Museum of Brussels City
First thing to consider when visiting Brussels museums is the Brussels Card. It will most likely save you time and money.
The Museum of Brussels City (Musée de la Ville de Bruxelles or Museum van de Stad Brussel) was built inside the Maison du Roi, the King’s House or Broodhuis, the Bread house as named by the Dutch speakers. It is a history museum that unlocks the secrets of the city to all guests. The museum is prominently places at the Grand Place, directly opposite the Town Hall in a neo-Gothic greyish building.
Upon entering the museum, which only costs €3, and turning left you will begin with the history of the Grand Place, especially the building in which you are standing in. It was built between the 13th and 15th centuries and renovated many times over the last 500 years. Sculptures that used to adorn the façade are placed here to show the detail of the craftsmanship. A detailed history is also provided on the plaques and large white cards with English, German and other languages are available from the side of the walls. After shifting around on the first floor and viewing the Brussels earthware, porcelain, pewter and tapestries, which were booming industries in the middle ages, you will move up to the first floor where the story of the city begins.
The first floor houses maps and 3D model recreations of the city as it evolved over the middle ages. The most intricate and fascinating model is one of the 13th century Brussels. The artist was able to depict a small town, recently fortified into a pentagon shape. The descriptions of each landmark include modern day references to streets that still exist today. The Grand Place was a small patch of dirt at the time and the Seine River still flowed like a trickle through the town.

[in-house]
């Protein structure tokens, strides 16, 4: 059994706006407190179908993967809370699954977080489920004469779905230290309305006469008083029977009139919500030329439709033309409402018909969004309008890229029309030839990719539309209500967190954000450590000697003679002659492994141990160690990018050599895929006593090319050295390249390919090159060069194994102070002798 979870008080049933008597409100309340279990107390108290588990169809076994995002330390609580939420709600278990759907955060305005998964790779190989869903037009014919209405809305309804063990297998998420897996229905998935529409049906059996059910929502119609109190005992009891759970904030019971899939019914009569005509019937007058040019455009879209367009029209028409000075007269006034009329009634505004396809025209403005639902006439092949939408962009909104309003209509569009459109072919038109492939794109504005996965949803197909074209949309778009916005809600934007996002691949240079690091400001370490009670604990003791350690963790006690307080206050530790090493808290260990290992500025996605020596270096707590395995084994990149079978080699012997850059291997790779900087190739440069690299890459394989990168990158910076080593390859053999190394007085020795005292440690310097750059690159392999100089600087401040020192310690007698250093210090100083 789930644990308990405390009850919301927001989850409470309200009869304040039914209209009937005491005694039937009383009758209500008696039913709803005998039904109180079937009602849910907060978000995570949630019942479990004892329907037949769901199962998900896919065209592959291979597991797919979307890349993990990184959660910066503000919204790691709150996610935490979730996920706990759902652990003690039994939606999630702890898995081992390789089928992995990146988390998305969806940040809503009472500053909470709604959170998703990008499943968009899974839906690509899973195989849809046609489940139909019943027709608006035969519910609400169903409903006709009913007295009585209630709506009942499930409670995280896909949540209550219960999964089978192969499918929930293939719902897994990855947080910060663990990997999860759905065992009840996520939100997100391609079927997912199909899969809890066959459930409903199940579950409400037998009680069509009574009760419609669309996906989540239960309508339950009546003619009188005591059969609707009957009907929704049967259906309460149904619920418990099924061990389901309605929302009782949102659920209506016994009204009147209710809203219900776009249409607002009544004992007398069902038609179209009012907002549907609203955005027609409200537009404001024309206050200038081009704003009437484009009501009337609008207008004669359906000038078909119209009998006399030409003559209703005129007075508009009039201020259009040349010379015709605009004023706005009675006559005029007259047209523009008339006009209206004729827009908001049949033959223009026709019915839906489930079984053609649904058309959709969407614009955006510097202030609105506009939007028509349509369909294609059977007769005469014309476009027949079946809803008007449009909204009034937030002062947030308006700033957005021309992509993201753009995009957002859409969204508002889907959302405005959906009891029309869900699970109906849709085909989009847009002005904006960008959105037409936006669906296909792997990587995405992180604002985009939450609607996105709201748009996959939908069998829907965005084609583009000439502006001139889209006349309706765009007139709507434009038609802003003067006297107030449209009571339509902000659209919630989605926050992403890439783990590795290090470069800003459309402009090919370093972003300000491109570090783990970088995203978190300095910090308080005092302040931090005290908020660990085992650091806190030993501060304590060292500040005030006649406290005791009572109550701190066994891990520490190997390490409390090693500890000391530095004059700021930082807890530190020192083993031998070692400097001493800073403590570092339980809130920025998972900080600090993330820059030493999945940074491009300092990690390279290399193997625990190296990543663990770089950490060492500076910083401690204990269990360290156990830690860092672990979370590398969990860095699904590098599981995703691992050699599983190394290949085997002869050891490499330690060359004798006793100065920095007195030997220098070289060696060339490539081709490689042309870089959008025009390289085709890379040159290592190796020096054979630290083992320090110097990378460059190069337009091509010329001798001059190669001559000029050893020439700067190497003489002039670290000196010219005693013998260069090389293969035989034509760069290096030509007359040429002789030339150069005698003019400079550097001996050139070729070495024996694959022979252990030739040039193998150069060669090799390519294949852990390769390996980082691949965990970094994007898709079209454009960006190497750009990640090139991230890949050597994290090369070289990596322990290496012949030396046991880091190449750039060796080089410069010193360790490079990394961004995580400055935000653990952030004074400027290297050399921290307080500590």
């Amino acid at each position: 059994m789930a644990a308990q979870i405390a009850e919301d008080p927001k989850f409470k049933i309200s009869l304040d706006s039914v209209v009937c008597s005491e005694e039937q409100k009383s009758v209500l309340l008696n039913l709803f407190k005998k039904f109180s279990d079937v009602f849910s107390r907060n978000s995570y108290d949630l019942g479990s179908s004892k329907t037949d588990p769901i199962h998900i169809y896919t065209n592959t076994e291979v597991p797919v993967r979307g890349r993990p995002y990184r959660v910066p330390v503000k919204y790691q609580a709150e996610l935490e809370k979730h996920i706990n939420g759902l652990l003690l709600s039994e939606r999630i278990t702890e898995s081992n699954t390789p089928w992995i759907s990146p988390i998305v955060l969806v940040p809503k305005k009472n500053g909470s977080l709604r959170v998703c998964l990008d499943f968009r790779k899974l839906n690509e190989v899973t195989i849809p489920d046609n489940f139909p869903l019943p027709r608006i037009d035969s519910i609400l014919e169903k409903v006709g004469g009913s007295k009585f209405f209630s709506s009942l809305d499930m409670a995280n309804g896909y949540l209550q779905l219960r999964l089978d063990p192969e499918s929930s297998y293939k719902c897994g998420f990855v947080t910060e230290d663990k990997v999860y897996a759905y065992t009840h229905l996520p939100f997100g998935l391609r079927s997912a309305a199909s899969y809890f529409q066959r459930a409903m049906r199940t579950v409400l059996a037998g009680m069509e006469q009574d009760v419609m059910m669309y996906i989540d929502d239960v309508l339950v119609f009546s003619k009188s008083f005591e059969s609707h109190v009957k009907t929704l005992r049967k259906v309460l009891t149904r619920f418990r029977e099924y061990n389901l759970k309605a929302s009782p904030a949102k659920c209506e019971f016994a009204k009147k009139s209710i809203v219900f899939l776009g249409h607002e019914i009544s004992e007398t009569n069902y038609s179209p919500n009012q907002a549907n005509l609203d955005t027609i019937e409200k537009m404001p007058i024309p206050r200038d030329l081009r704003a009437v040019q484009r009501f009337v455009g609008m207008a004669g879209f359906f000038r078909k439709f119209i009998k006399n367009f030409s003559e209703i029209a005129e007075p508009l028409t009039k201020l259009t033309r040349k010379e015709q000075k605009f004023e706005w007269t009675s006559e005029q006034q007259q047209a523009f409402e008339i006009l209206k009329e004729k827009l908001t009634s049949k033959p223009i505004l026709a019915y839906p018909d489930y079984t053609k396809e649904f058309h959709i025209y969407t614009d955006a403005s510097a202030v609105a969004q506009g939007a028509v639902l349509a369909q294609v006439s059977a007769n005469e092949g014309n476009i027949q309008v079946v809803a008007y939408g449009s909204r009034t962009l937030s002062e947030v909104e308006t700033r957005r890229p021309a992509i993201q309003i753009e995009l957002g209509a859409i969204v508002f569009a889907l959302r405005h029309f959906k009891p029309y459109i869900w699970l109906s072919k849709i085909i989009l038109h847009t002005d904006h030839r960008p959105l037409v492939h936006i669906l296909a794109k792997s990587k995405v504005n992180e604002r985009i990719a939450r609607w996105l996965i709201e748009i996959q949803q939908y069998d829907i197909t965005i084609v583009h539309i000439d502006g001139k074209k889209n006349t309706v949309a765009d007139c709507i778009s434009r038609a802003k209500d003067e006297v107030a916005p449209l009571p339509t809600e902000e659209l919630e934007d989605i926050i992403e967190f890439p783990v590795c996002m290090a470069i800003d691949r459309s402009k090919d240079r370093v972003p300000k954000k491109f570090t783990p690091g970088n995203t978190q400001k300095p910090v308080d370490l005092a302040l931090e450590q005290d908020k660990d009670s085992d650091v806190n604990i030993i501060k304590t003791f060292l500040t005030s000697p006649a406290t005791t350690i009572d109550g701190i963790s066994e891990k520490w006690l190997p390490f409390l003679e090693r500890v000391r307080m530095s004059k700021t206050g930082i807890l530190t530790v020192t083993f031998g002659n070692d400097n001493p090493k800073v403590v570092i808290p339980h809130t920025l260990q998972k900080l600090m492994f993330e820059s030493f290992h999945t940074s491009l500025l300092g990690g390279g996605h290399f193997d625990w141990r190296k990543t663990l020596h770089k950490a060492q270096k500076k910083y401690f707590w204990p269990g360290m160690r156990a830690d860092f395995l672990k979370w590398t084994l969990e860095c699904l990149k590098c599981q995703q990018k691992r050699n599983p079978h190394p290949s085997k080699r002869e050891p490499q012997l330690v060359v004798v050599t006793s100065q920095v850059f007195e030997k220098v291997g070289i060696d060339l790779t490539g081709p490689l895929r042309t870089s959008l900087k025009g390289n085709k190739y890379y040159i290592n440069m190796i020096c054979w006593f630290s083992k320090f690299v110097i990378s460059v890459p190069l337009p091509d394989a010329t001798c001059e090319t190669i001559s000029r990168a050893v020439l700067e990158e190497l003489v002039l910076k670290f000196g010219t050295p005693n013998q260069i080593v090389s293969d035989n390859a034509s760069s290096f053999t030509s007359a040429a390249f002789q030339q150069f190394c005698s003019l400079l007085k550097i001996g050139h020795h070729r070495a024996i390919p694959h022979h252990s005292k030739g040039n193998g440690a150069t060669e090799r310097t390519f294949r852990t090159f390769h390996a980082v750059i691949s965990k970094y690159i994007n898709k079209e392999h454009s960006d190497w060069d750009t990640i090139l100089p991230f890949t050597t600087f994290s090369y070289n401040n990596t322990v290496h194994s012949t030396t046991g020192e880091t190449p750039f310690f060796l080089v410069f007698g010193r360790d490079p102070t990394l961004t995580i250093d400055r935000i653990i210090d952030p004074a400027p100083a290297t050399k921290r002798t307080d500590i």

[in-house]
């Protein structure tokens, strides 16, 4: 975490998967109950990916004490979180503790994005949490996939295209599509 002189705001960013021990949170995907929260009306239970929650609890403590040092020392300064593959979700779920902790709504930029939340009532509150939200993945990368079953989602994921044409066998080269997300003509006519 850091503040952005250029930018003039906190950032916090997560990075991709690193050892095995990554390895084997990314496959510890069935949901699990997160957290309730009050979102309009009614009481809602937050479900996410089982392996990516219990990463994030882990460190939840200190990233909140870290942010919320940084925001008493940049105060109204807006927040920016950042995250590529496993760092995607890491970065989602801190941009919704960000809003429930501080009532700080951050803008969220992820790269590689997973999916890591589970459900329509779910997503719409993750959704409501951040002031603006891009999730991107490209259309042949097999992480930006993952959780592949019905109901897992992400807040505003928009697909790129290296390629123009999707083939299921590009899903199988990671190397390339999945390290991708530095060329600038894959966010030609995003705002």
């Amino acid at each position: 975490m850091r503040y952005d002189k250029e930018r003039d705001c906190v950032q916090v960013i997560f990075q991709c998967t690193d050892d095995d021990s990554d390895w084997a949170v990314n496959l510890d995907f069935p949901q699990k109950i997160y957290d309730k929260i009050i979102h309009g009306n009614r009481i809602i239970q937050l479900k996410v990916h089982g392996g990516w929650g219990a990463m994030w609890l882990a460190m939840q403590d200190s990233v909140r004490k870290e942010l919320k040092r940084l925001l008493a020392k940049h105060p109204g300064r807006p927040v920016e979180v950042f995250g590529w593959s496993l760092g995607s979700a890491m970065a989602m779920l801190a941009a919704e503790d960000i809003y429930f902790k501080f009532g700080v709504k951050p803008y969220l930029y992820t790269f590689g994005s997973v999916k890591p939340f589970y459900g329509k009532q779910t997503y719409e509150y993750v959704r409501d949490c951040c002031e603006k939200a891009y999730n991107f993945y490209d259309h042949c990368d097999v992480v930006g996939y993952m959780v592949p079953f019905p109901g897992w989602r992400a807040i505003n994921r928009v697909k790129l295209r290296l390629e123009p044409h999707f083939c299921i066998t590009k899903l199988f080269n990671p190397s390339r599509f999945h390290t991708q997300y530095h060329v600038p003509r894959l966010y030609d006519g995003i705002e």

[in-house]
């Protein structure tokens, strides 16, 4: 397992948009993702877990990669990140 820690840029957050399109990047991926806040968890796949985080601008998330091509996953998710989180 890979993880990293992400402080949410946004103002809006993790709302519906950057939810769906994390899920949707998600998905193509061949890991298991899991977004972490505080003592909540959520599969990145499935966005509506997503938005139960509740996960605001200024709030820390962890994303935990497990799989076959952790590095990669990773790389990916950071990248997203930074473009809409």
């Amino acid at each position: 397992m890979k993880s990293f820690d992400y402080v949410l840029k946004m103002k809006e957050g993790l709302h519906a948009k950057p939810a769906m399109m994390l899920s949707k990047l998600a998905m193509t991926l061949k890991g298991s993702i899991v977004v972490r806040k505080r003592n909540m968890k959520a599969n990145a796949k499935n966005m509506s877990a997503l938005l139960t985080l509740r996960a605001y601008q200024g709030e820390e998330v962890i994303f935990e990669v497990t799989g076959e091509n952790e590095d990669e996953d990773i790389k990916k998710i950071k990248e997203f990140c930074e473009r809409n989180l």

On the 2nd and top-most floor you will be greeted with the current-day glory of Brussels City, its “Oldest Citizen” as some nicknamed the Mannekin Pis or Peeing Boy. A short video with English subtitles plays on the landing before you enter the room with the costumes. This video will tell you the history of the Peeing Boy along with some odd comments from tourists recorded for fun. After the video, find your way into the Mannekin Pis’ dressing room, which only displays 100 of its 700 costumes!
This museum will leave you with the message that Brussels City is a “free, amusing and carnivalesque” city and the Mannekin Pis is a perfect symbol of that freedom.
Tuesday – Sunday from 10am to 5pm.
Location in Brussels
Probably the easiest to locate history museum in Brussels, it stands opposite the Town Hall, which is the gleaming cream-coloured building that almost eclipses the King’s House. The Museum of Brussels City is located within the smaller, neo-Gothic grey building. Metro stops: Centrale or De Broukere, Bourse (pre-metro)
The Museum of Brussels City
Maison du Roi